TL;DR: In this article, the quality of data stored in a memory system is assessed by different methods, and the memory system operates according to the assessed quality, and corrective actions can be implemented specifically on the poor quality data according to suitably chosen schedules.
Abstract: The quality of data stored in a memory system is assessed by different methods, and the memory system is operated according to the assessed quality. The data quality can be assessed during read operations. Subsequent use of an Error Correction Code can utilize the quality indications to detect and reconstruct the data with improved effectiveness. Alternatively, a statistics of data quality can be constructed and digital data values can be associated in a modified manner to prevent data corruption. In both cases the corrective actions can be implemented specifically on the poor quality data, according to suitably chosen schedules, and with improved effectiveness because of the knowledge provided by the quality indications. These methods can be especially useful in high-density memory systems constructed of multi-level storage memory cells.
27 Jun 2006
TL;DR: In this article, the authors describe a unique way for multiple processes to operate in parallel using (e.g., reading, modifying, and writing to) the same shared data without causing corruption to the shared data.
Abstract: The present disclosure describes a unique way for each of multiple processes to operate in parallel using (e.g., reading, modifying, and writing to) the same shared data without causing corruption to the shared data. For example, each of multiple processes utilizes current and past data values associated with a global counter or clock for purposes of determining whether any shared variables used to produce a respective transaction outcome were modified (by another process) when executing a respective transaction. If a respective process detects that shared data used by respective process was modified during a transaction, the process can abort and retry the transaction rather than cause data corruption by storing locally maintained results associated with the transaction to a globally shared data space.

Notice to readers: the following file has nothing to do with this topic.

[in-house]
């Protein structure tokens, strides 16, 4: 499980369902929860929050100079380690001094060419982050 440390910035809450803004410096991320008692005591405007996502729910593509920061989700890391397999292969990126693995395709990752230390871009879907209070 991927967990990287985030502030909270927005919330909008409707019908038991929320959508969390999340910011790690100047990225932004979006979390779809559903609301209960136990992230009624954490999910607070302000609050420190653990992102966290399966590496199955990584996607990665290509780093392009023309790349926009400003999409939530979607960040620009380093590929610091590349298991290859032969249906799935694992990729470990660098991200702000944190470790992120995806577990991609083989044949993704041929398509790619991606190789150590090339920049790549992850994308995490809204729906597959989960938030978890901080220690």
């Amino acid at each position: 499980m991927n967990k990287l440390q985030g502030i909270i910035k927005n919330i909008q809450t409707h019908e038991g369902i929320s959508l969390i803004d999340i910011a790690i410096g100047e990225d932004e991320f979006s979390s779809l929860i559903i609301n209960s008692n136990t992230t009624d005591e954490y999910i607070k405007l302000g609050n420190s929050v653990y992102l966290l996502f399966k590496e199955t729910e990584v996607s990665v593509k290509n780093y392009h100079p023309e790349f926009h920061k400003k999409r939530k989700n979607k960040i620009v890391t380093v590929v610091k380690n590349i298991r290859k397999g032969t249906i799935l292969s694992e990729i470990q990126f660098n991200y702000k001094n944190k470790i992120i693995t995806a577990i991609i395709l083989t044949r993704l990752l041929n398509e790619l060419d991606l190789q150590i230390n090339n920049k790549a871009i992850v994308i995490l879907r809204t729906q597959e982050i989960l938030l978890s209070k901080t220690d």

21 May 2001
TL;DR: In this paper, the authors present a method for recovering data from user or application errors by selectively targeting and undoing only those transactions that caused data corruption, which has the further advantage of minimizing the number of transactions that are lost after recovery.
Abstract: Most commercial database systems provide a recovery mechanism that is used to restore data integrity in the event of a hardware or software failure. Many of these systems restore the database from the most recent backup file by rolling forward all transactions from the most recent undamaged transaction log. The present invention discloses a novel system and method for recovering data from user or application errors. Embodiments of the present invention selectively target and undo only those transactions that caused data corruption. In this way, the present invention is able to recover fine-grained database objects such as a table or a row within a table. The present invention has the further advantage of minimizing the number of transactions that are lost after recovery.